people were served by programs funded by the Family Violence Prevention and Services Act (FVPSA) in 2014.
Each year, the Family and Youth Services Bureau administers FVPSA grants that provide safe housing, counseling and more to victims of domestic violence.
said that concern for their pets' welfare delayed their entry into a domestic violence shelter, according to a recent study.
The FYSB-funded National Domestic Violence Hotline connects callers to local safe havens for pets.
in a study on domestic violence said their abuser had hurt or killed their pets.
Many FYSB-supported shelters offer housing for pets or collaborate with area programs that provide temporary accommodations.
who contact the National Runaway Safeline are still at home.
Read the 2014 trend report to learn more about youth and adults reaching out to FYSB’s national communication service.
were a factor in 30% of crisis contacts to FYSB’s National Runaway Safeline.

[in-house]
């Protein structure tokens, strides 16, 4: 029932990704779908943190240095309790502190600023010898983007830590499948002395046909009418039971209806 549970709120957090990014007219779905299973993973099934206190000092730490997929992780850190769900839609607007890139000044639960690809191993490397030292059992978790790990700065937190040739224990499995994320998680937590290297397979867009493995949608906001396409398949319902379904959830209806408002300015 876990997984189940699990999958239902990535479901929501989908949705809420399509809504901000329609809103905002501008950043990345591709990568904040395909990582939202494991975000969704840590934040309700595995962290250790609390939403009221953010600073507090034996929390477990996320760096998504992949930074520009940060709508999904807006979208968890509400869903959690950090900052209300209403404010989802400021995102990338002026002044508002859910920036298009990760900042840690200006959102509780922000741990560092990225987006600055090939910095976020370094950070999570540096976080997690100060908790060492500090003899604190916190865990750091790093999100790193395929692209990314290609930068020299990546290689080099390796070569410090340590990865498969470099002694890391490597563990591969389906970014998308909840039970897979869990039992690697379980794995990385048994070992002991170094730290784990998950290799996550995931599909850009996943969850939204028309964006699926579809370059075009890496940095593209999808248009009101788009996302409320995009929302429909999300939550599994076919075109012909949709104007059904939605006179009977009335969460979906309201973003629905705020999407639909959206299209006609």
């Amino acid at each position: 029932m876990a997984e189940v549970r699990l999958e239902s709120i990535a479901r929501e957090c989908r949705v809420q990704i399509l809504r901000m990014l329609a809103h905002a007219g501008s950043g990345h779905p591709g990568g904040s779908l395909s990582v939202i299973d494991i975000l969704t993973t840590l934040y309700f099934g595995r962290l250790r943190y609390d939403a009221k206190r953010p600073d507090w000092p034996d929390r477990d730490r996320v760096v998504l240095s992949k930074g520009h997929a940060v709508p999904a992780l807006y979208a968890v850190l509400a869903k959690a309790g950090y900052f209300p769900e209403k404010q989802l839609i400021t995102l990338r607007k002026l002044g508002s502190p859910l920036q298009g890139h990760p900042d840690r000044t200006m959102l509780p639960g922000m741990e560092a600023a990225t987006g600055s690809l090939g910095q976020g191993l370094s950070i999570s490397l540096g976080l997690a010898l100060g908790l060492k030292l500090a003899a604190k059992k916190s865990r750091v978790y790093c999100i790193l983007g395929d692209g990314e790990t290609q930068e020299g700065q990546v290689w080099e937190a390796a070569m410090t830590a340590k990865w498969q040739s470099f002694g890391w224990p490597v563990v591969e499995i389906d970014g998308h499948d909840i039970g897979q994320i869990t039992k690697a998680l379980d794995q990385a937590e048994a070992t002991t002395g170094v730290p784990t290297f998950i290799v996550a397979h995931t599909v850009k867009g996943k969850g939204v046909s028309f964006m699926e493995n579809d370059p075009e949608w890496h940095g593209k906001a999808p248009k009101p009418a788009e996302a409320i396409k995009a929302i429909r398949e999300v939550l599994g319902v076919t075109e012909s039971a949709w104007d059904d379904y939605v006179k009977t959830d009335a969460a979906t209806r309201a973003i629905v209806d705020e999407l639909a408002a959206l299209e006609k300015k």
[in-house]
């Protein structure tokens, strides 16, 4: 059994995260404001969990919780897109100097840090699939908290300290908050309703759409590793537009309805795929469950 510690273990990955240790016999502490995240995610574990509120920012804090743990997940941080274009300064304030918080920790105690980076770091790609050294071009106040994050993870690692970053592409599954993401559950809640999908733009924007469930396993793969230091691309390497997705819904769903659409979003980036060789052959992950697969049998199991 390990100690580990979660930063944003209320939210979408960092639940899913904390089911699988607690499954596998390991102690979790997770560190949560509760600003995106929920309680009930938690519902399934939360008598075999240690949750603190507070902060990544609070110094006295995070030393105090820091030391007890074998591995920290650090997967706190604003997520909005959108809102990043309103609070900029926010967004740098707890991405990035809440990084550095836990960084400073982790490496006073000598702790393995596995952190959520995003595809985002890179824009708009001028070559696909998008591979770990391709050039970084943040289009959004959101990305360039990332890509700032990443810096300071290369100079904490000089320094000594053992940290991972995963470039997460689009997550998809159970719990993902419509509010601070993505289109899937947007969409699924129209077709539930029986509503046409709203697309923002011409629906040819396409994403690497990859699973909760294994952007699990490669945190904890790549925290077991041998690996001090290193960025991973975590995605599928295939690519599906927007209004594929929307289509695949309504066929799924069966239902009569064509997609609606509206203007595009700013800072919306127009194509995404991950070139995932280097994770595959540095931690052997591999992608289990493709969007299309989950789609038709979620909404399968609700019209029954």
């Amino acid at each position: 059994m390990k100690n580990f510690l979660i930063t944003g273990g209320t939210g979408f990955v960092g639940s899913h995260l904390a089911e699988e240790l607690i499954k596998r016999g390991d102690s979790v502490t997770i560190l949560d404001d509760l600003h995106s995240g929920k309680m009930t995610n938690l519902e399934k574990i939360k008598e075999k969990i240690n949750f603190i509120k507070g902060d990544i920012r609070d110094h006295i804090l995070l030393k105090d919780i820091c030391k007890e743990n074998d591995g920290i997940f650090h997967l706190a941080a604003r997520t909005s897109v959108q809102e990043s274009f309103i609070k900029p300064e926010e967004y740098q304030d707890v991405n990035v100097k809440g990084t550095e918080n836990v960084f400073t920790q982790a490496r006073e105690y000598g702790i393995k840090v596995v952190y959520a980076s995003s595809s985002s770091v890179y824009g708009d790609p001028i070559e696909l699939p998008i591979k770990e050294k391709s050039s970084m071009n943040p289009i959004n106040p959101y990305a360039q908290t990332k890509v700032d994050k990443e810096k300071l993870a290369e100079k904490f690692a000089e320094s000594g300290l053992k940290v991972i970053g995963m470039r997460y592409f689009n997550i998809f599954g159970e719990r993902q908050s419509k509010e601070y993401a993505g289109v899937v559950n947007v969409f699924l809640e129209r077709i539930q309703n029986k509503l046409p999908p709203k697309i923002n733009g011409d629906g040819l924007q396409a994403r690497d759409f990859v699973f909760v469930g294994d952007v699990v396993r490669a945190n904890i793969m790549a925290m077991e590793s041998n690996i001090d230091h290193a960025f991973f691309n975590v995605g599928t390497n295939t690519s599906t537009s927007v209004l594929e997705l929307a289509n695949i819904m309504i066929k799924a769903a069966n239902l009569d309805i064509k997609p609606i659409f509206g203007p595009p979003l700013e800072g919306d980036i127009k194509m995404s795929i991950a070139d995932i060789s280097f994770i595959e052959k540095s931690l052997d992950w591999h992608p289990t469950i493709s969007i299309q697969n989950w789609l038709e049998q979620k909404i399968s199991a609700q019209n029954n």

The Safeline arranges and facilitates conference calls between family members to help them communicate.
through the National Runaway Safeline's Home Free bus ticket program since 1995.
The Family and Youth Services Bureau considers the safety of runaway and homeless youth one of its four core outcomes.
came to the National Runaway Safeline in 2014.
FYSB’s Runaway and Homeless Youth Program uses a variety of online and offline strategies to make young people feel comfortable reaching out for help.
to the National Runaway Safeline in 2014 were made by young people who were in crisis but had not yet run away.
The FYSB-funded Safeline provides crisis intervention services aimed at reducing family conflict and keeping young people safely at home.
who contacted FYSB’s National Runaway Safeline in 2014 reported some form of abuse or neglect.
NRS frontline team members receive more than 40 hours of crisis intervention training to help youth develop a customized safety plan.